vascular disease are approximately twice as common in patients with diabetes versus no diabetes once end-stage renal disease has occurred. Patients with diabetes suffer strokes more frequently and at a younger age then do age and gender match non-diabetic stroke patients. Hypertension is the major risk factor for stroke followed by diabetes, heart disease and smoking.

Lower extremity peripheral vascular disease is significant in patients with diabetes. Uremic diabetic patients are at risk for amputation of a lower extremity. These problems typically begin with a foot ulcer associated with advanced soma-tosensory neuropathy.

Mental or emotional illnesses including neuroses and depression are common. Diagnosis and appropriate treatment of these illnesses is an important pretransplant consideration with important implications for ensuring a high degree of medical compliance.

The components of the pretransplant evaluation are very similar to that carried out in kidney-alone transplant patients with special attention to the above medical issues. The history of disease, review of systems, and physical examination are conducted in a similar focused manner. The interventional studies with respect to the workup of cardiovascular disease does require a uniform screening method because of the high prevalence of severe and often silent cardiovascular disease in the diabetic patient. Figure 7.3 illustrates an example of an algorithm for screening transplant candidates with diabetes for coronary artery disease (CAD).

The basic goal of screening is to detect significant, treatable CAD in patients not suspected to have coronary lesions. Noninvasive screening that has high sensitivity and specificity for significant coronary artery disease can be used on low risk patients. Patients considered to be at moderate or high risk for significant CAD should undergo coronary arteriography to determine the severity and location of the lesions. Patients with coronary lesions amenable to angioplasty with stenting or bypass grafting should be treated and re-evaluated and then reconsidered for transplantation. The goal of revascularization is to diminish the perioperative risk of the transplant procedure and to prolong the duration of life posttransplant. Patients that have experienced long waiting periods prior to pancreas transplantation should have their cardiac status assessed at regular intervals.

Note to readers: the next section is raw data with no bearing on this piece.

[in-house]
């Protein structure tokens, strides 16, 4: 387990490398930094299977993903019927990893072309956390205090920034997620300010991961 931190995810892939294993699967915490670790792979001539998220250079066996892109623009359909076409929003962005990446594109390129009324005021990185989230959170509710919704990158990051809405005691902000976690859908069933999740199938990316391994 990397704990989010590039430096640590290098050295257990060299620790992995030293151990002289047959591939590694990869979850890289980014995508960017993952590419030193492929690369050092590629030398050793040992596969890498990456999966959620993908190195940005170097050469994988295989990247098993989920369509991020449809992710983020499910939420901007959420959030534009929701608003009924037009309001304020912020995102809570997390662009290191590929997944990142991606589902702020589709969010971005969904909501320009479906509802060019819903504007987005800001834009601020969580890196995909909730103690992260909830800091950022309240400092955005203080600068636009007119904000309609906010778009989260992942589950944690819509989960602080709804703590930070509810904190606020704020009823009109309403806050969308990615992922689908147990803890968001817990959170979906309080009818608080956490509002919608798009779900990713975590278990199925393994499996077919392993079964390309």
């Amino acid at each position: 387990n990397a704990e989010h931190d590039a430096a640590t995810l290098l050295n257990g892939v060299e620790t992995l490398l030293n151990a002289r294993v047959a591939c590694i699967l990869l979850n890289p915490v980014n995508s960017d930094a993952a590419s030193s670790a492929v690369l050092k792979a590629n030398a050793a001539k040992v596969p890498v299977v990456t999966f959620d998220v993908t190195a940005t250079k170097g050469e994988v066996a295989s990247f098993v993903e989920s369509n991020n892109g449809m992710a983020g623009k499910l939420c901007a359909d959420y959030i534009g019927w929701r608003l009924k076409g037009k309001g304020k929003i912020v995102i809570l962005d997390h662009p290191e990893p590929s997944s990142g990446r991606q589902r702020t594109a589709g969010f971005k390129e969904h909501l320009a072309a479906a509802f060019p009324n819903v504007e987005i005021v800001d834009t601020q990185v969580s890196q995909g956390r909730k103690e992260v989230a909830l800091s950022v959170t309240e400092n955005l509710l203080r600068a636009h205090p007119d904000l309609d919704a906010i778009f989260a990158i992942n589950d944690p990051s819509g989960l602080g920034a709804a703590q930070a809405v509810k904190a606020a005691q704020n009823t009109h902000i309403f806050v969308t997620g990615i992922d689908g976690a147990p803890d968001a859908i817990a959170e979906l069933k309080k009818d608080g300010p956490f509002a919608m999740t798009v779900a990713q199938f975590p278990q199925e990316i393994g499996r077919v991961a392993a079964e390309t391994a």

A liberal policy that virtually all diabetic, uremic patients should undergo coronary angiography is not unreasonable because the current noninvasive tests are relatively insensitive. Also, the techniques of coronary angiography have changed in the last few years, allowing for selected arteriography with very low dose, less toxic contrast agents using biplanar imaging techniques. The nephrotoxic risk of the angiography has been reduced considerably (if a left ventriculogram is omitted) in a preuremic patient with creatinine clearance >20 ml/min.

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